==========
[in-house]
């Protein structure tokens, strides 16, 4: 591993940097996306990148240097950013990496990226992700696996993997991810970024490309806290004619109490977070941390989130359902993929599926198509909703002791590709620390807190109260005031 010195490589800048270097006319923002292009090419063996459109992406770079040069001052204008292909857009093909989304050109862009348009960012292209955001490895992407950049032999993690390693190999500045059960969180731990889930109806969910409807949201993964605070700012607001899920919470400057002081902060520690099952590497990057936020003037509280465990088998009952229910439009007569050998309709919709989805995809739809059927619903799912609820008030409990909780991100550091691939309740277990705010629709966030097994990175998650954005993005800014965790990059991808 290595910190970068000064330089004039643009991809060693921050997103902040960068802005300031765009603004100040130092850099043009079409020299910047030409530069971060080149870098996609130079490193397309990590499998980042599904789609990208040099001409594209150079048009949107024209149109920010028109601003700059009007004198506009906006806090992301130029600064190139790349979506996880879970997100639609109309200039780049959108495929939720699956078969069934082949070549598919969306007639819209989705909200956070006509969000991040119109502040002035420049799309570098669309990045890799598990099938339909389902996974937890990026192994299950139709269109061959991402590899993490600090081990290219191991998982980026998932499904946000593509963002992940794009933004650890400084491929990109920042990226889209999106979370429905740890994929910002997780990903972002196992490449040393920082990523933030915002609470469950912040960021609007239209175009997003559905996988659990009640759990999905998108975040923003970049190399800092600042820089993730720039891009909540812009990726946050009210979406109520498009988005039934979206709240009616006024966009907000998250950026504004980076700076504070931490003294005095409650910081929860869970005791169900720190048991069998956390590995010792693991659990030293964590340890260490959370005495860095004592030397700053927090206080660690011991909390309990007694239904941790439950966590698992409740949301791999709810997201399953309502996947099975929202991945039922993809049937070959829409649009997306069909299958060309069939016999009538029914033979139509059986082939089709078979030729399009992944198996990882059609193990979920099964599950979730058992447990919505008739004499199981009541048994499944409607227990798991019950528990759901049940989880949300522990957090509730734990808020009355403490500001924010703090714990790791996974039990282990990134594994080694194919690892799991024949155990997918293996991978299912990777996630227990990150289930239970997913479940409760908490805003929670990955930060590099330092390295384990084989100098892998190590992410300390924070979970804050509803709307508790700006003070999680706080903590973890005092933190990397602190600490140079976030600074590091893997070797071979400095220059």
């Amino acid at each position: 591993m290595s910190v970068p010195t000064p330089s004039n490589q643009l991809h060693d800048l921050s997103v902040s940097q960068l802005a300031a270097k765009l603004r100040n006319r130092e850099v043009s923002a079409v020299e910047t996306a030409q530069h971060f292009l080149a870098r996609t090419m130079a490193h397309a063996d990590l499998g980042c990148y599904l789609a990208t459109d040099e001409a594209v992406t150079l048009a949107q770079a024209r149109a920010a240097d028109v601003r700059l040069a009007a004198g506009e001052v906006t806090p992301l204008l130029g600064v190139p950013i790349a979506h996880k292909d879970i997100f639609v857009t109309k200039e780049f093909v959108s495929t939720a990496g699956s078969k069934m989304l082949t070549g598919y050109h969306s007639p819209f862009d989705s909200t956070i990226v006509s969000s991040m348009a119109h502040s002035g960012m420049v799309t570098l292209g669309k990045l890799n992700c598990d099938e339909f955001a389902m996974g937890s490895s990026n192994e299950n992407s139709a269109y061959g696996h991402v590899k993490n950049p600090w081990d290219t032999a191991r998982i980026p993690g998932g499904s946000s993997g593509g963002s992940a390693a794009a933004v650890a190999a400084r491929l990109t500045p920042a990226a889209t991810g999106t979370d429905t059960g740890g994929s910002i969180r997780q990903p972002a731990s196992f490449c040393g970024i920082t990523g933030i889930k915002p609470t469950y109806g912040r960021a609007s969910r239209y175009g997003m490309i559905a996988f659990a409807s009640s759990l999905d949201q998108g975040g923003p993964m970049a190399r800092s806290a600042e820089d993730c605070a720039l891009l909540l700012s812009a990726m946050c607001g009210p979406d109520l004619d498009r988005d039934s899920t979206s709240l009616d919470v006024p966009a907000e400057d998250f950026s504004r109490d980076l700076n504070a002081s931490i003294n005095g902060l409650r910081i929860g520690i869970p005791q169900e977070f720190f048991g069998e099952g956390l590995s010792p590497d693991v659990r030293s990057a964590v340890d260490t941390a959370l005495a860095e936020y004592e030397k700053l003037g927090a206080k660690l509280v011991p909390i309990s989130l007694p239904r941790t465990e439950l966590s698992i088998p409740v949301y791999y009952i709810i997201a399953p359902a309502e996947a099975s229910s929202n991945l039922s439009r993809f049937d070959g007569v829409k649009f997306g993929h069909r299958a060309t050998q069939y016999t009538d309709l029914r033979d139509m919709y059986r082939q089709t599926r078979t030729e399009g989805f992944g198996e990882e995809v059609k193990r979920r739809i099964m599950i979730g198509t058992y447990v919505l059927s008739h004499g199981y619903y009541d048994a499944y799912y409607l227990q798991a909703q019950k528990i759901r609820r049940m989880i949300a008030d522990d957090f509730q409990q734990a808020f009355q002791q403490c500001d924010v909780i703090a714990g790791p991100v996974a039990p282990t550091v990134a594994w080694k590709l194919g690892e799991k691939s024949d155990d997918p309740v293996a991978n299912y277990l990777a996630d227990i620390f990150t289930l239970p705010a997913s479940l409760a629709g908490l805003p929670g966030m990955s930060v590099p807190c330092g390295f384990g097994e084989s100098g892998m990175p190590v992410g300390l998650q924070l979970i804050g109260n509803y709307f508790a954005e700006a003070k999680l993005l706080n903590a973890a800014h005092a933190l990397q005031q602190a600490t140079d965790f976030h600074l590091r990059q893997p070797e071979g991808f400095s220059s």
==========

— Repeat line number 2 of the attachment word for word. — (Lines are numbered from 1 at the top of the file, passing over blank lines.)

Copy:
């Protein structure tokens, strides 16, 4: 591993940097996306990148240097950013990496990226992700696996993997991810970024490309806290004619109490977070941390989130359902993929599926198509909703002791590709620390807190109260005031 010195490589800048270097006319923002292009090419063996459109992406770079040069001052204008292909857009093909989304050109862009348009960012292209955001490895992407950049032999993690390693190999500045059960969180731990889930109806969910409807949201993964605070700012607001899920919470400057002081902060520690099952590497990057936020003037509280465990088998009952229910439009007569050998309709919709989805995809739809059927619903799912609820008030409990909780991100550091691939309740277990705010629709966030097994990175998650954005993005800014965790990059991808 290595910190970068000064330089004039643009991809060693921050997103902040960068802005300031765009603004100040130092850099043009079409020299910047030409530069971060080149870098996609130079490193397309990590499998980042599904789609990208040099001409594209150079048009949107024209149109920010028109601003700059009007004198506009906006806090992301130029600064190139790349979506996880879970997100639609109309200039780049959108495929939720699956078969069934082949070549598919969306007639819209989705909200956070006509969000991040119109502040002035420049799309570098669309990045890799598990099938339909389902996974937890990026192994299950139709269109061959991402590899993490600090081990290219191991998982980026998932499904946000593509963002992940794009933004650890400084491929990109920042990226889209999106979370429905740890994929910002997780990903972002196992490449040393920082990523933030915002609470469950912040960021609007239209175009997003559905996988659990009640759990999905998108975040923003970049190399800092600042820089993730720039891009909540812009990726946050009210979406109520498009988005039934979206709240009616006024966009907000998250950026504004980076700076504070931490003294005095409650910081929860869970005791169900720190048991069998956390590995010792693991659990030293964590340890260490959370005495860095004592030397700053927090206080660690011991909390309990007694239904941790439950966590698992409740949301791999709810997201399953309502996947099975929202991945039922993809049937070959829409649009997306069909299958060309069939016999009538029914033979139509059986082939089709078979030729399009992944198996990882059609193990979920099964599950979730058992447990919505008739004499199981009541048994499944409607227990798991019950528990759901049940989880949300522990957090509730734990808020009355403490500001924010703090714990790791996974039990282990990134594994080694194919690892799991024949155990997918293996991978299912990777996630227990990150289930239970997913479940409760908490805003929670990955930060590099330092390295384990084989100098892998190590992410300390924070979970804050509803709307508790700006003070999680706080903590973890005092933190990397602190600490140079976030600074590091893997070797071979400095220059």